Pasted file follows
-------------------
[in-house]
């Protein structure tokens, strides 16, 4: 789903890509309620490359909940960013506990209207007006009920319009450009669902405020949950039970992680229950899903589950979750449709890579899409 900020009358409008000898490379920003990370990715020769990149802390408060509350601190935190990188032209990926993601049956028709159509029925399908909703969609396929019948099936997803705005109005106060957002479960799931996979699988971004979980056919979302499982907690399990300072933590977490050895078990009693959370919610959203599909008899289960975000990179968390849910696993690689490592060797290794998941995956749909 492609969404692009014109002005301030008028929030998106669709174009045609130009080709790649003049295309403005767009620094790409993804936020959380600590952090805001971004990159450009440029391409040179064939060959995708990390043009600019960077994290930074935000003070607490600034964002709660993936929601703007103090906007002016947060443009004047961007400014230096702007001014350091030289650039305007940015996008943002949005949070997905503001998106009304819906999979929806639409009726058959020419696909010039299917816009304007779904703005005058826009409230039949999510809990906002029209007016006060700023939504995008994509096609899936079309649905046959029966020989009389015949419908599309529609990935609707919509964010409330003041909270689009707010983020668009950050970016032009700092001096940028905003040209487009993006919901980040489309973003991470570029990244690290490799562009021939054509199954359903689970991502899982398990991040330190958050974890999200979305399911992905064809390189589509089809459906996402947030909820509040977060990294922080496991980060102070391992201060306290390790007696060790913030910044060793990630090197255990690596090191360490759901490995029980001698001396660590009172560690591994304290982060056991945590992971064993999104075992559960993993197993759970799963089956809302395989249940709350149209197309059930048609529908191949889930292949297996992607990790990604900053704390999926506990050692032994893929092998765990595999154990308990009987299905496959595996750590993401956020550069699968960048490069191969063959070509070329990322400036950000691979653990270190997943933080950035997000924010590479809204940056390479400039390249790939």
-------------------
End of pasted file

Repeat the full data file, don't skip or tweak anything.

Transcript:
[in-house]
């Protein structure tokens, strides 16, 4: 789903890509309620490359909940960013506990209207007006009920319009450009669902405020949950039970992680229950899903589950979750449709890579899409 900020009358409008000898490379920003990370990715020769990149802390408060509350601190935190990188032209990926993601049956028709159509029925399908909703969609396929019948099936997803705005109005106060957002479960799931996979699988971004979980056919979302499982907690399990300072933590977490050895078990009693959370919610959203599909008899289960975000990179968390849910696993690689490592060797290794998941995956749909 492609969404692009014109002005301030008028929030998106669709174009045609130009080709790649003049295309403005767009620094790409993804936020959380600590952090805001971004990159450009440029391409040179064939060959995708990390043009600019960077994290930074935000003070607490600034964002709660993936929601703007103090906007002016947060443009004047961007400014230096702007001014350091030289650039305007940015996008943002949005949070997905503001998106009304819906999979929806639409009726058959020419696909010039299917816009304007779904703005005058826009409230039949999510809990906002029209007016006060700023939504995008994509096609899936079309649905046959029966020989009389015949419908599309529609990935609707919509964010409330003041909270689009707010983020668009950050970016032009700092001096940028905003040209487009993006919901980040489309973003991470570029990244690290490799562009021939054509199954359903689970991502899982398990991040330190958050974890999200979305399911992905064809390189589509089809459906996402947030909820509040977060990294922080496991980060102070391992201060306290390790007696060790913030910044060793990630090197255990690596090191360490759901490995029980001698001396660590009172560690591994304290982060056991945590992971064993999104075992559960993993197993759970799963089956809302395989249940709350149209197309059930048609529908191949889930292949297996992607990790990604900053704390999926506990050692032994893929092998765990595999154990308990009987299905496959595996750590993401956020550069699968960048490069191969063959070509070329990322400036950000691979653990270190997943933080950035997000924010590479809204940056390479400039390249790939």